The single most important factor in helping kids grow up loving Jesus and the Adventist church is Interesting Family Worship.
That is probably the most important and useful finding from the Valuegenesis study, conducted in 1989 of over 13,000 Adventist youth, their parents, pastors and teachers.
When I read a summary of the research about 1990 I told my wife “If we don’t do anything else right as parents, we’ve got to do this right. We have got to ask God to help us have regular and interesting family worship for our little kids.” Continue reading
“Pastor, we have a difficult situation.” The first elder and I were out making visits during my first few weeks in the district. “One of our church members brings different men home to go to bed with her and she has her passive husband sleep on the floor at the foot of the bed. What do you think we should do?”
He obviously had my attention. I thought of the verse in 1 Corinthians 5:1 that says the church at Corinth had a case of sexual immorality that Continue reading
- Roger Hernandez- to Hispanic Coordinator OR Conf in addition to Senior Pastor, Hillsboro Spanish Seventh-day Adventist Church District (OR Conf)
CORRECTION- Jerry Russell (not Doug Hilliard) to WA Conf Treasurer from Kentucky- Tennessee Conf Associate Treasurer (not Treasurer). $20 goes to Shelley Schurch, Administrative Assistant in the WA Conf Education Department for being the first to notify us of the needed correction!
Steve Wallace– North Pacific Union Conference is no longer able to support Steve’s Revival Seminars ministry (If you would like more information contact the NPUC)
Dave Livermore, Senior Pastor, Kelso-Longview District (OR Conf)writes:
“Church discipline is a must. Accountability in every aspect of life is best, and being a Seventh-day Adventist Church member is no exception to that. I always ask myself before I jump in with both feet; “Why” am I willing to enter the tunnel of chaos and bring about church discipline? I am willing to bring discipline upon an individual if I can determine that the reason we are doing this is redemptive. I am convinced in my mind this is the best thing we can do, and if the discipline works as prayed for, we will save this person from further mistakes or foolish choices.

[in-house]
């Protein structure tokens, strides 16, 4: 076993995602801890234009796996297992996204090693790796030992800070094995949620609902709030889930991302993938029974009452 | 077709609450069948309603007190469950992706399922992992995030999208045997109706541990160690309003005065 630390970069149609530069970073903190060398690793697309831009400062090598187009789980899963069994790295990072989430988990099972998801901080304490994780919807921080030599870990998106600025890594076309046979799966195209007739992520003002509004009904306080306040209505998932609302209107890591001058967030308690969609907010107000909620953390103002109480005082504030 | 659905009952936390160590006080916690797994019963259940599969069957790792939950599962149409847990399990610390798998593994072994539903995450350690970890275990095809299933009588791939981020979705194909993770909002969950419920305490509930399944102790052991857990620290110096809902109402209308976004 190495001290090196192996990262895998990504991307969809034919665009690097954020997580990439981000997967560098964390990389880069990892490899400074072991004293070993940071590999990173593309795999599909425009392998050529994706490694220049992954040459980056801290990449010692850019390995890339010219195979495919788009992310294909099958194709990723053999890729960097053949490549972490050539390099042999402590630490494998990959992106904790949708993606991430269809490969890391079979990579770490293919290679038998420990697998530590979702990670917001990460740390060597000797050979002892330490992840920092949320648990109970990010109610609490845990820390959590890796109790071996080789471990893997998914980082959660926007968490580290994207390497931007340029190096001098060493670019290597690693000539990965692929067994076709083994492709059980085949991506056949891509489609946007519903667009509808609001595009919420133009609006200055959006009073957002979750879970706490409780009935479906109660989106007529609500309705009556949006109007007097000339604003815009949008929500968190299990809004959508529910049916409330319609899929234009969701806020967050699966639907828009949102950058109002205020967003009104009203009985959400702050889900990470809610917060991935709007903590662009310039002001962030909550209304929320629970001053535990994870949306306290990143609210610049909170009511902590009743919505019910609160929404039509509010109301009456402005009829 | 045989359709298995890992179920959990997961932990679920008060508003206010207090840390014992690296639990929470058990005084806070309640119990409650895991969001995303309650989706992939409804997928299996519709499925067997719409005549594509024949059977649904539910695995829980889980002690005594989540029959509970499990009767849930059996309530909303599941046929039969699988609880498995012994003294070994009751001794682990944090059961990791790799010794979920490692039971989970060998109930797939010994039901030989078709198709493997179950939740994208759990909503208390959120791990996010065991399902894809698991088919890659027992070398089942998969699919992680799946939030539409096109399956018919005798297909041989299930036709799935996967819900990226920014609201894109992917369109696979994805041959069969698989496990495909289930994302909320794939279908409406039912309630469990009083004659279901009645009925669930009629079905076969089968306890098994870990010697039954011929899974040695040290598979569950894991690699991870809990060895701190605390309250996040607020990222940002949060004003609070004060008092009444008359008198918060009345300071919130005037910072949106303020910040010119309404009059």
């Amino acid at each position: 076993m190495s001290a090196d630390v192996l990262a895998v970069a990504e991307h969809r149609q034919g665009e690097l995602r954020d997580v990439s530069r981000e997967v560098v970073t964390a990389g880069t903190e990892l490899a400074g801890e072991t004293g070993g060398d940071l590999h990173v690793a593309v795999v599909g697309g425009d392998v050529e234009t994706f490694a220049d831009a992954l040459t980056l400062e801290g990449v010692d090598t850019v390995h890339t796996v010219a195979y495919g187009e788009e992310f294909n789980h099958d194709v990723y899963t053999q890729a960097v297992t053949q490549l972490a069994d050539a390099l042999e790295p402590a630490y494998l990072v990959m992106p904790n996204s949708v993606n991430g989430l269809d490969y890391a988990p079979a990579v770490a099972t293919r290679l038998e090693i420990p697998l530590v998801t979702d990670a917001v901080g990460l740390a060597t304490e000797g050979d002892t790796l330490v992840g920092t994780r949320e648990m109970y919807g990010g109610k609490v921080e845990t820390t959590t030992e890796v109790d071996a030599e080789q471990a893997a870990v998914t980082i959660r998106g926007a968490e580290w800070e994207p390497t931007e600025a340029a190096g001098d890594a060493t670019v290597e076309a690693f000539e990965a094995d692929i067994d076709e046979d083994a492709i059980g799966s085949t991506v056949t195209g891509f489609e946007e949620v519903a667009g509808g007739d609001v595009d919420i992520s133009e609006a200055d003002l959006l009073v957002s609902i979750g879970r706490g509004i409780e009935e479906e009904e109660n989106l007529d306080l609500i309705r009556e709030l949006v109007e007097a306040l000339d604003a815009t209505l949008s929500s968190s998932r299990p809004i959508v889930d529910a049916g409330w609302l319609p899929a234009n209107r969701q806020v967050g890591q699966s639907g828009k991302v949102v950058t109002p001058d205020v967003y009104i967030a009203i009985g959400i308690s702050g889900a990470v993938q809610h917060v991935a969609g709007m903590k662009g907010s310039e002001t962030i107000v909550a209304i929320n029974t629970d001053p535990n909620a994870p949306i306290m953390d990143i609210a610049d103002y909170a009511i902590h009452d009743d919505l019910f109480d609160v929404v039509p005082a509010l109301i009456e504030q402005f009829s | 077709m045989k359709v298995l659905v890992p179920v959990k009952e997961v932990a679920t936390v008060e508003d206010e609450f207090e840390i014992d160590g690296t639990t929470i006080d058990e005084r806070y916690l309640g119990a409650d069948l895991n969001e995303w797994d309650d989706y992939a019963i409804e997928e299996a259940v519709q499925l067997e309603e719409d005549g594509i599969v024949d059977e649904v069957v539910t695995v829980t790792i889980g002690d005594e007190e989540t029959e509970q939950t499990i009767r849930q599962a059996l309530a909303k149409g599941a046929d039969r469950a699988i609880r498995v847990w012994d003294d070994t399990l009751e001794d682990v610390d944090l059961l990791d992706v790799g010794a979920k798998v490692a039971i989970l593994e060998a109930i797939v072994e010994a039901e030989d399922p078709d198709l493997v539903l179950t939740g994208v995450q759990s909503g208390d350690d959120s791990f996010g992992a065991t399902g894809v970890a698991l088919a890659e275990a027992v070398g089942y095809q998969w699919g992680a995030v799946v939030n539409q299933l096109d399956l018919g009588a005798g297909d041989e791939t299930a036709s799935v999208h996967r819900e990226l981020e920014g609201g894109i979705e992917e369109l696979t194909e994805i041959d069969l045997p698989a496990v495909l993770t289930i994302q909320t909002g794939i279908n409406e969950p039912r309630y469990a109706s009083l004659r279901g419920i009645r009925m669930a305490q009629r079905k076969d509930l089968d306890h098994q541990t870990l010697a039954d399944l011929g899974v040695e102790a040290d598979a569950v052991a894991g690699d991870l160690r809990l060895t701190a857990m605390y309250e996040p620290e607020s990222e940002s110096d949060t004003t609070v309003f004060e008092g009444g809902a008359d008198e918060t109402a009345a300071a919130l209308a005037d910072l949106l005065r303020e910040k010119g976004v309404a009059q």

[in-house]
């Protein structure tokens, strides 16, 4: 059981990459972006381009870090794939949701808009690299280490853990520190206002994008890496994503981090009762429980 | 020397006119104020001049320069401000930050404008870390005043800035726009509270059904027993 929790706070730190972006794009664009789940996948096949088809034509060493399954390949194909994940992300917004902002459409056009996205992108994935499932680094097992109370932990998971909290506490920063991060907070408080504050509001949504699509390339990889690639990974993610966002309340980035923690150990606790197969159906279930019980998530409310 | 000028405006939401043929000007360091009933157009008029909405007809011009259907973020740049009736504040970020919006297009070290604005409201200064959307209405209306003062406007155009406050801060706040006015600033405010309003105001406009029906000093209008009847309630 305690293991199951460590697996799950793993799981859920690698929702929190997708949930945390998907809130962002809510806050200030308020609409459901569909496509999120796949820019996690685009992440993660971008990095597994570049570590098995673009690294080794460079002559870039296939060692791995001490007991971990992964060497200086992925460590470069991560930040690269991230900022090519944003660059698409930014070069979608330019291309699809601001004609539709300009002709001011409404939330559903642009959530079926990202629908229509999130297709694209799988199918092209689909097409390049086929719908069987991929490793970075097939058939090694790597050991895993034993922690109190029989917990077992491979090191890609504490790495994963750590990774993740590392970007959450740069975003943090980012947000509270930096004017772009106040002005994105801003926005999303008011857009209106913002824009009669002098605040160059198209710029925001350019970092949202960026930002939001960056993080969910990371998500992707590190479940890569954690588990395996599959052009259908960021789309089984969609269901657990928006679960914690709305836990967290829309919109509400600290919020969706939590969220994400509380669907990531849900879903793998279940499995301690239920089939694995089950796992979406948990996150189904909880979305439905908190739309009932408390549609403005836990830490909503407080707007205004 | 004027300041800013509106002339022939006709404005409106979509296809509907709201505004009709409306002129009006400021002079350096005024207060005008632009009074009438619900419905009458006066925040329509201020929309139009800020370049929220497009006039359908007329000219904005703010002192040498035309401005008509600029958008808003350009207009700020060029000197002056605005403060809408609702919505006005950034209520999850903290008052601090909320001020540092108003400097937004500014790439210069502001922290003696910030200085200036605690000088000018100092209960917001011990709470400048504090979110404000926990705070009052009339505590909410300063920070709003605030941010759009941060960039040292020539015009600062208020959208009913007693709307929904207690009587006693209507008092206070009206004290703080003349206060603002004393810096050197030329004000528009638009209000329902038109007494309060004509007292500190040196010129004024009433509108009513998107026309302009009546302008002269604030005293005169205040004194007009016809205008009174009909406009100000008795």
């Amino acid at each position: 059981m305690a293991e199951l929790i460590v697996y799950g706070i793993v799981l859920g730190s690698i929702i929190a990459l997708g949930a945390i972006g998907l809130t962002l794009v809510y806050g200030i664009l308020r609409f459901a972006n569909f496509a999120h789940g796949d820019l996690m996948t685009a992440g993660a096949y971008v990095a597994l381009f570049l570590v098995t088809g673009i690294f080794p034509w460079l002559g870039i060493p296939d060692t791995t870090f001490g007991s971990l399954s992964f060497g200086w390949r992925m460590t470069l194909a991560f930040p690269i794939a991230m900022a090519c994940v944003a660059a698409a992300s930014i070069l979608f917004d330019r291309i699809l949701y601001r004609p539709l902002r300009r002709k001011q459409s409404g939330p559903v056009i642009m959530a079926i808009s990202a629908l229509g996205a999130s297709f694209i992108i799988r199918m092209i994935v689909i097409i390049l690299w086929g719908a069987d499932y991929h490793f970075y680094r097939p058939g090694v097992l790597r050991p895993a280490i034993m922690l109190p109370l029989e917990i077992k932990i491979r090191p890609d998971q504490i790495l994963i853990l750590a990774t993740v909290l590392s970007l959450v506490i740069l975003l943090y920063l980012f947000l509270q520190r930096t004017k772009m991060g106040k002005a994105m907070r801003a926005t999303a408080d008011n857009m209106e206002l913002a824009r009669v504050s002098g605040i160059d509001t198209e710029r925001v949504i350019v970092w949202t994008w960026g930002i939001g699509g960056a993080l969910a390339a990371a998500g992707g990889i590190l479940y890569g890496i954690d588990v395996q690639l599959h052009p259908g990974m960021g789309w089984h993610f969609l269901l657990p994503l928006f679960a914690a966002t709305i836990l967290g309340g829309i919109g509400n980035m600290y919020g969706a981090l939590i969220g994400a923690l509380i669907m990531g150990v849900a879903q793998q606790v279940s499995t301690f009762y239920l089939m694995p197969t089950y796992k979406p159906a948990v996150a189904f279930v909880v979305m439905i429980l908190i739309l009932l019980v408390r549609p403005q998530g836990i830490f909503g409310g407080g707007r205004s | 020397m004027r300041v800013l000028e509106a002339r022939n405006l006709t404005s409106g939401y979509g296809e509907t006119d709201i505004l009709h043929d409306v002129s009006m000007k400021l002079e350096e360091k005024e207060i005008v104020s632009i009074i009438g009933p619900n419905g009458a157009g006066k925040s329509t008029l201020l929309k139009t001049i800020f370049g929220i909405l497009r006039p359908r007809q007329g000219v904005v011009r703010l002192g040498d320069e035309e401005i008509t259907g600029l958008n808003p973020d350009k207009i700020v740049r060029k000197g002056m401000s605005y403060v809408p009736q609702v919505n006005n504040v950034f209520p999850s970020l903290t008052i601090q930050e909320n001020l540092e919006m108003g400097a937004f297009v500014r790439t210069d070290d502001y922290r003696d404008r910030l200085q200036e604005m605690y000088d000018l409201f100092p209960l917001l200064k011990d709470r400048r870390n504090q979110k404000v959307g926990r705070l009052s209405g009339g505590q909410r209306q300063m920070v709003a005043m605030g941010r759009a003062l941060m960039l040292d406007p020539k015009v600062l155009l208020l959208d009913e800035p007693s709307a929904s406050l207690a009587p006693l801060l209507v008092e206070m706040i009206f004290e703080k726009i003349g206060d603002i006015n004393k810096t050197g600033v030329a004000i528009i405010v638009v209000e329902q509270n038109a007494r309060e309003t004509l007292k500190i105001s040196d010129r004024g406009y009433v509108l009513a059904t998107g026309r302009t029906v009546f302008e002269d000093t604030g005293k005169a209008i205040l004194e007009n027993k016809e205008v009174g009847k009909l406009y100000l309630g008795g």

Let’s use for illustration sake someone is accused of adultery. I meet with the individual with my associate pastor or assistant pastor and we ask if there is any truth to what we have heard. They say “Yes, I’m in a relationship that is the most wonderful relationship I’ve ever had.” I will tell them that they are deceived. I will encourage them to stop the relationship immediately. If they are willing to do that, we don’t move any further towards discipline. Remember our goal is redemption not punishment. We are a church not a law office.
If they say they won’t change their relationship, I ask them to pray about it and we’ll meet again, I usually allow a specific amount of time to go by, let’s say two weeks. Then we meet again and I ask if they are willing to stop the relationship at this time. They say; “No, I’m not.” I then tell them that they have two options. 1. Resign their membership, right here, right now. 2. I will recommend to the church board that church discipline begin with the objective being redemptive. We must do what we can do to stop this behavior and hold the standard that the rest of us have agreed to live by.
I wish I could tell you that it always works out for everyone. But that’s not true, it’s an emotional drain on the Pastor, elders and board. It is something we enter into reluctantly, but it’s something we have to do. Our characters are maligned because of administering church discipline, but we can hold our heads high and look to Jesus if our reason for doing it was redemptive. At times it works with unbelievable results, marriages are restored, families reunited and joy returned. It’s those that choose to focus on and try to repeat.”